the Week of Proper 20 / Ordinary 25
Grant's Commentary on the Bible Grant's Commentary
by L.M. Grant
Proverbs, no less than all Scripture, is an orderly, consistent unfolding of truth, inspired by the Spirit of God, using Solomon, a man of unparalleled wisdom, for a purpose of special importance...
Gold does not always lie on the surface of the earth: rather for the most part gold mining requires hard, consistent labor, digging, searching, setting aside all that is merely soil and watching carefully for the precious ore. Let us have such diligence in searching the Word of God, finding below the surface those rich nuggets of truth that are lying ready to reward the earnest persistence of faith. How largely unexplored in this way is the book of Proverbs, and other books also!
Proverbs, no less than all Scripture, is an orderly, consistent unfolding of truth, inspired by the Spirit of God, using Solomon, a man of unparalleled wisdom, for a purpose of special importance.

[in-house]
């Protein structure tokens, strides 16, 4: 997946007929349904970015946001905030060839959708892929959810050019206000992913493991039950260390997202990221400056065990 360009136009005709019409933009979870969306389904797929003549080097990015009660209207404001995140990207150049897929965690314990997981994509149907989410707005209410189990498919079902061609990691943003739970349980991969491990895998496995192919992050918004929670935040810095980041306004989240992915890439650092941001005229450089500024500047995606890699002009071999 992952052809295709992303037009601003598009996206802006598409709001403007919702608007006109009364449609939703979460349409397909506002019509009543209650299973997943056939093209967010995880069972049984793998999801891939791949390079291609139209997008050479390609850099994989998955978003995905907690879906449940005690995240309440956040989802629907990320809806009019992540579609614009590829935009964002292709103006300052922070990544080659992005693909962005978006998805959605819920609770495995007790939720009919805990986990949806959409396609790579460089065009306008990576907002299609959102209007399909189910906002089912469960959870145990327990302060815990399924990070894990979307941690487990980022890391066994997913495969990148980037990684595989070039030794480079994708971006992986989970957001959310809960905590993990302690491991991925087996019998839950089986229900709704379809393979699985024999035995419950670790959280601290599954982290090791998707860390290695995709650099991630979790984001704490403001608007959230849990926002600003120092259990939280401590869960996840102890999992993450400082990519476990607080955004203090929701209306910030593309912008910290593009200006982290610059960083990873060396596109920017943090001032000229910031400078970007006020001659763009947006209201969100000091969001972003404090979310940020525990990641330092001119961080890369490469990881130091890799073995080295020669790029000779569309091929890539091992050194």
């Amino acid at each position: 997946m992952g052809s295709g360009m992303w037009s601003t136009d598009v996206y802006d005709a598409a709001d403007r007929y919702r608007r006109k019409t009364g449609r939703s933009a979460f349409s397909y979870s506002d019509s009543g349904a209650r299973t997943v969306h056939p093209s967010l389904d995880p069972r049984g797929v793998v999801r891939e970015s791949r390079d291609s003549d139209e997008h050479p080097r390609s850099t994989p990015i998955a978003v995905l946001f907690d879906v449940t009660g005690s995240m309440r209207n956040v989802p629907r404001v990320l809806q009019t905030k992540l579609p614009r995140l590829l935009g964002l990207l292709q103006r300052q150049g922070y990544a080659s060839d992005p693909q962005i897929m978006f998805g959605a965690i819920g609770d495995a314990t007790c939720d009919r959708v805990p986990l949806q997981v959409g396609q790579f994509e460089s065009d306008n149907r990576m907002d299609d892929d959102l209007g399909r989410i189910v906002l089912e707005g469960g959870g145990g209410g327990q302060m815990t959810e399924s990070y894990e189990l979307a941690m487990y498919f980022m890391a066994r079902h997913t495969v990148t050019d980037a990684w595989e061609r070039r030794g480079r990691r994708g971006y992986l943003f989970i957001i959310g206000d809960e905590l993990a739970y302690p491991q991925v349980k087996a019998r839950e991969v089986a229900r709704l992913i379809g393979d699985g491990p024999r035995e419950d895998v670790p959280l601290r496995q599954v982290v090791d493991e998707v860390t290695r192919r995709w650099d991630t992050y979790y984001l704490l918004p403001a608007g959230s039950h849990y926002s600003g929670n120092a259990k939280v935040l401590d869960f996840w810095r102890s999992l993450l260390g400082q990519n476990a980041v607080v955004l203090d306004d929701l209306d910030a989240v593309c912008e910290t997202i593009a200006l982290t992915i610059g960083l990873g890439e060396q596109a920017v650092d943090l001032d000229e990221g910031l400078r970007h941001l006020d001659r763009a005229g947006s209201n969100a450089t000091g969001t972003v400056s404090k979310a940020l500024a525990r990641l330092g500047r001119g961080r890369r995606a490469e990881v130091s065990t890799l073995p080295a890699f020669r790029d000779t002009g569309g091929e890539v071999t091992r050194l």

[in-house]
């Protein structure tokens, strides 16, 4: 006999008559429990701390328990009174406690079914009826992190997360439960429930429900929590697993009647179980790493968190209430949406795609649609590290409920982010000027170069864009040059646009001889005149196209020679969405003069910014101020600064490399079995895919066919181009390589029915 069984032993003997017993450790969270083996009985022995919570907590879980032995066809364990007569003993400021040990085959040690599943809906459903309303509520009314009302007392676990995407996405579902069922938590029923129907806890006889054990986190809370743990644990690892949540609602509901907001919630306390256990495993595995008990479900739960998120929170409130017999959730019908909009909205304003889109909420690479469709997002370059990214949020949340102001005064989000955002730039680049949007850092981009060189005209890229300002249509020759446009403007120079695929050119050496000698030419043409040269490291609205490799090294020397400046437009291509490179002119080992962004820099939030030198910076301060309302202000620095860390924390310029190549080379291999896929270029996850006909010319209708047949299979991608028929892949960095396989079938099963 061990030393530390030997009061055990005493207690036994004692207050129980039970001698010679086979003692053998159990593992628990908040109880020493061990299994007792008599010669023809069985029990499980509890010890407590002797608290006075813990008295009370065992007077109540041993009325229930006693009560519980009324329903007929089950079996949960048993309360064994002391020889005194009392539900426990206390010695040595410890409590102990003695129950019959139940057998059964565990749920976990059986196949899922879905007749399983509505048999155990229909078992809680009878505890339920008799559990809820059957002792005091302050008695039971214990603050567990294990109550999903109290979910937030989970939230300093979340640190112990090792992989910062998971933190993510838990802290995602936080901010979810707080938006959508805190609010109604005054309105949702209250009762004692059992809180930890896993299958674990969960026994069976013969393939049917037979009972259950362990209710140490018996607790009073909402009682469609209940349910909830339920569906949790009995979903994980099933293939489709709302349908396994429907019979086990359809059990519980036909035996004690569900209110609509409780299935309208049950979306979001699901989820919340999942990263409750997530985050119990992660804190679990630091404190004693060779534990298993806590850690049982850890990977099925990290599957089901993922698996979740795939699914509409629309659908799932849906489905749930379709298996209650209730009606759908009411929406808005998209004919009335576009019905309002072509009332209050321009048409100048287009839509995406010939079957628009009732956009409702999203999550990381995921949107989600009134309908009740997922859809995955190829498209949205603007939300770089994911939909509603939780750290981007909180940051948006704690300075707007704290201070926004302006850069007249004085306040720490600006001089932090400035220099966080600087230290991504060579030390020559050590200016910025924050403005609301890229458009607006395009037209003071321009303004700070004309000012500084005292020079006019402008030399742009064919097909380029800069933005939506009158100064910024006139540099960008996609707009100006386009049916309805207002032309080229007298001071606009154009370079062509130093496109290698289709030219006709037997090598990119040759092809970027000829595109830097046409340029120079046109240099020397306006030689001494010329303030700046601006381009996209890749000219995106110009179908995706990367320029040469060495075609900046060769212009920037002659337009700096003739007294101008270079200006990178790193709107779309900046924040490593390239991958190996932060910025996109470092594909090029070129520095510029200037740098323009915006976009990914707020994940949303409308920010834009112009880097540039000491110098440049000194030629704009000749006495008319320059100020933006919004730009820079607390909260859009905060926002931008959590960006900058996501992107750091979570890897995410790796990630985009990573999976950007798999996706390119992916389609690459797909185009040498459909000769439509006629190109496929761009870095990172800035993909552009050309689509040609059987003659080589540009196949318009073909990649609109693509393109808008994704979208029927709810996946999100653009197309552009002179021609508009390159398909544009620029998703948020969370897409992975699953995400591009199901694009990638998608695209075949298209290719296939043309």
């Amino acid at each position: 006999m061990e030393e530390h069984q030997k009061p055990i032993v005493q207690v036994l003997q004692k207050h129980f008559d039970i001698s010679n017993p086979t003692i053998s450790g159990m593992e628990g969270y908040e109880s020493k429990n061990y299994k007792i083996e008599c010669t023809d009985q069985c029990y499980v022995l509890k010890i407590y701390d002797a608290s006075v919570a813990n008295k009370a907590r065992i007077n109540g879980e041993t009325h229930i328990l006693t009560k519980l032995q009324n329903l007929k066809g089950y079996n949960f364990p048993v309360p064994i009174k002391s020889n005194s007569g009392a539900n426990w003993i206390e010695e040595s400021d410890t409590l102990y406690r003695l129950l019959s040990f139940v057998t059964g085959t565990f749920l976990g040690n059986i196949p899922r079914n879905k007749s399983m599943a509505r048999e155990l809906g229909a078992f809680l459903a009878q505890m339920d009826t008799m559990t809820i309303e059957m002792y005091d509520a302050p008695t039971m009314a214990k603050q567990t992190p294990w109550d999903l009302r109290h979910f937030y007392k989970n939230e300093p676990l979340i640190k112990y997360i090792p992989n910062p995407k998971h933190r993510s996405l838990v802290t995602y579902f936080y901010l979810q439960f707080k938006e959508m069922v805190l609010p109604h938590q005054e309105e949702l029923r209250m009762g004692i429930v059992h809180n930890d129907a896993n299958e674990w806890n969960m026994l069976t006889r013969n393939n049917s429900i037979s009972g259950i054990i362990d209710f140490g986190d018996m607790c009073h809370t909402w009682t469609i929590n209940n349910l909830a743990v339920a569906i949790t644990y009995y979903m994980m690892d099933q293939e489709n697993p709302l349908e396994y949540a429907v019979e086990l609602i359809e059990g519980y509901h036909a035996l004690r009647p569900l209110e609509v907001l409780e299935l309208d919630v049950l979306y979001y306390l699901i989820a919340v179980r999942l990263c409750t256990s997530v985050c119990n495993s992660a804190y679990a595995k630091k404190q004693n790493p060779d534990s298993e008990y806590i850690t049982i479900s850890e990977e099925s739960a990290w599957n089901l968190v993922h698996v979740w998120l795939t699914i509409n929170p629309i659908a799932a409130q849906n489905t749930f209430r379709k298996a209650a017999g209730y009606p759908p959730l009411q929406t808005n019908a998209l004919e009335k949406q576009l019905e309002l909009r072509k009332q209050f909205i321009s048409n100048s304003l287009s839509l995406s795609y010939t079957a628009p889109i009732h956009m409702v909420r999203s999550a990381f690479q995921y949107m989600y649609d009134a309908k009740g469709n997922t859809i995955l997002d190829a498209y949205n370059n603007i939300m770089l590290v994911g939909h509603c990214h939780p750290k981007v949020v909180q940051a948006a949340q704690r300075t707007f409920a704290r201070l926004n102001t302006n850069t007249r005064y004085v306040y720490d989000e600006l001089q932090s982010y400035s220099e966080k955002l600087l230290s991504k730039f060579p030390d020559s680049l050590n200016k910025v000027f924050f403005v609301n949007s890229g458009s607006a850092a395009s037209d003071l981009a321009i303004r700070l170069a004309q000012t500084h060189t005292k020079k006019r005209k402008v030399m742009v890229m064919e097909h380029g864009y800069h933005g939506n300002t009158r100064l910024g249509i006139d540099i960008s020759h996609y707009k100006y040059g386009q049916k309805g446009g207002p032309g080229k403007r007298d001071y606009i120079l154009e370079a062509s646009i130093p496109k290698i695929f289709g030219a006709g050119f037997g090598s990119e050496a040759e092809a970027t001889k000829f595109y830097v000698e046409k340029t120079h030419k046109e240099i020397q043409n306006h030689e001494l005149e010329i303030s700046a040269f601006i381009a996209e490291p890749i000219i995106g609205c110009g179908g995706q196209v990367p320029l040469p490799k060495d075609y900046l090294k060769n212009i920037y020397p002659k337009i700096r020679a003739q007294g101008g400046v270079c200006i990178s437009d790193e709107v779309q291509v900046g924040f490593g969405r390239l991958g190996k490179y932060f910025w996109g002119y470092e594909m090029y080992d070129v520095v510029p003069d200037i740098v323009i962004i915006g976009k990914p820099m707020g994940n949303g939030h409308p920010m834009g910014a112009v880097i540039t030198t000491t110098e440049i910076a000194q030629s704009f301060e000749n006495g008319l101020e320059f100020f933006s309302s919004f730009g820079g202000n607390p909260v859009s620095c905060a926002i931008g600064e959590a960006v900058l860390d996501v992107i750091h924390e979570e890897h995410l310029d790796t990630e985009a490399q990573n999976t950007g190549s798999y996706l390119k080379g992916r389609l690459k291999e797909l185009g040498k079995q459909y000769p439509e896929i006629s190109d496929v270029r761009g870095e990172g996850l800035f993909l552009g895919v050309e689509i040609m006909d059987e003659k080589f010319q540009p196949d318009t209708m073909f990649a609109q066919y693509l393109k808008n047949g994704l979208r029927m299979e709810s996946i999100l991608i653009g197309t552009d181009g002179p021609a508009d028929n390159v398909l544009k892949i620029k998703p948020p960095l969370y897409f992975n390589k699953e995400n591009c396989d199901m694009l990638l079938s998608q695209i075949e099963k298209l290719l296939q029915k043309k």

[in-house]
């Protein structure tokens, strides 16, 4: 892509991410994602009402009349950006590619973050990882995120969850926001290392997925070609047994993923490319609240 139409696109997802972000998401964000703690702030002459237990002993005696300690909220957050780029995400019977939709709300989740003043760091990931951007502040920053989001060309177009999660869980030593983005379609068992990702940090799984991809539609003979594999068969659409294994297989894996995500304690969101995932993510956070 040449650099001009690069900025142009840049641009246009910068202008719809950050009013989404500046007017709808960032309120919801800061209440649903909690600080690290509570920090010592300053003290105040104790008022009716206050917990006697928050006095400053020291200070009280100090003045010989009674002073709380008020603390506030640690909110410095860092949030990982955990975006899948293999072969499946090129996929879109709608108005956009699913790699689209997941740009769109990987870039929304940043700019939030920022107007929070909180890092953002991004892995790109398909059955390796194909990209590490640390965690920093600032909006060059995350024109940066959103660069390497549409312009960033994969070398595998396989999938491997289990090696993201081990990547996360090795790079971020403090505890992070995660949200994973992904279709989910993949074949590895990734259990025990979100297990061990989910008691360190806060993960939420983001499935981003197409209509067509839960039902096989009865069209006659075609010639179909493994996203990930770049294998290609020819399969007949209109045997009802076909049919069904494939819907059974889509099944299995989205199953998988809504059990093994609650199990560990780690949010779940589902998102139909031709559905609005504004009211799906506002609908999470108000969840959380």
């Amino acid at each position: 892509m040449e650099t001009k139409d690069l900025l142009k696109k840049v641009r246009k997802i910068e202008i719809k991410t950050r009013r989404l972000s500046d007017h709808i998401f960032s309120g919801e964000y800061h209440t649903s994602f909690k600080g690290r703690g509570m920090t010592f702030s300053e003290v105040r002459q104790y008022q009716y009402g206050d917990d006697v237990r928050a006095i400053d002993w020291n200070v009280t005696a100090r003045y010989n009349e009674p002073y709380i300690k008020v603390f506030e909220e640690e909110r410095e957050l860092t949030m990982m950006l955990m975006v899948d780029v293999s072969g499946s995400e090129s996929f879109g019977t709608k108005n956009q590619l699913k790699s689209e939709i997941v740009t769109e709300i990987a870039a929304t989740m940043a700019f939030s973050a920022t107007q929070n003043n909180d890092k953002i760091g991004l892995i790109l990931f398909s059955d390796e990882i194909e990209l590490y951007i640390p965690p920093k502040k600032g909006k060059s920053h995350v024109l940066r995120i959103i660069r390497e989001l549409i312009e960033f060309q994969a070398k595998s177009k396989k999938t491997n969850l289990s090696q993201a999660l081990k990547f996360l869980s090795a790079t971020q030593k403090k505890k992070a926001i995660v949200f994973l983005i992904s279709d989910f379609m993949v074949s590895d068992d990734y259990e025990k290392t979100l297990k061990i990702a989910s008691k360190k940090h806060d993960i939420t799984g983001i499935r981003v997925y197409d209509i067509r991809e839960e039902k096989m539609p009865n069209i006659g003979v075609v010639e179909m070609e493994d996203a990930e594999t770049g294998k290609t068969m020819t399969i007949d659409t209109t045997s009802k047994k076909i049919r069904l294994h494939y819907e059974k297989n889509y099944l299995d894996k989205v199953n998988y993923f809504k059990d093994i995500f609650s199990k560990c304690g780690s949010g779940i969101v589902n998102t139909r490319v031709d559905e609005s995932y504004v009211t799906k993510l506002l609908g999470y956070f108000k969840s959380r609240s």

Let no reader consider these proverbs mere isolated, disconnected statements of truth. For however little we may discern the perfect unity and order of the book, with all of its subjects, yet it is there. Indeed, if we believe it to be inspired of God, We must believe it to be absolute perfection in order and arrangement, in internal unity, and in unity with the rest of Scripture. Gold does not always lie on the surface of the earth: rather for the most part gold mining requires hard, consistent labor, digging, searching, setting aside all that is merely soil and watching carefully for the precious ore. Let us have such diligence in searching the Word of God, finding below the surface those rich nuggets of truth that are lying ready to reward the earnest persistence of faith. How largely unexplored in this way is the book of Proverbs, and other books also!
But the writer at present must pass over the greater part of the book, being not content with his feeble efforts at tracing the order of God in this, and trusting that others more diligent may make use of the discerning power of the Holy Spirit in this deeply instructive book and minister this for the blessing of the saints of God. But his purpose now is to show in a small measure at least, in the seven closing chapters of the book, the most precious and marked order that is evidently the work of its Divine Author.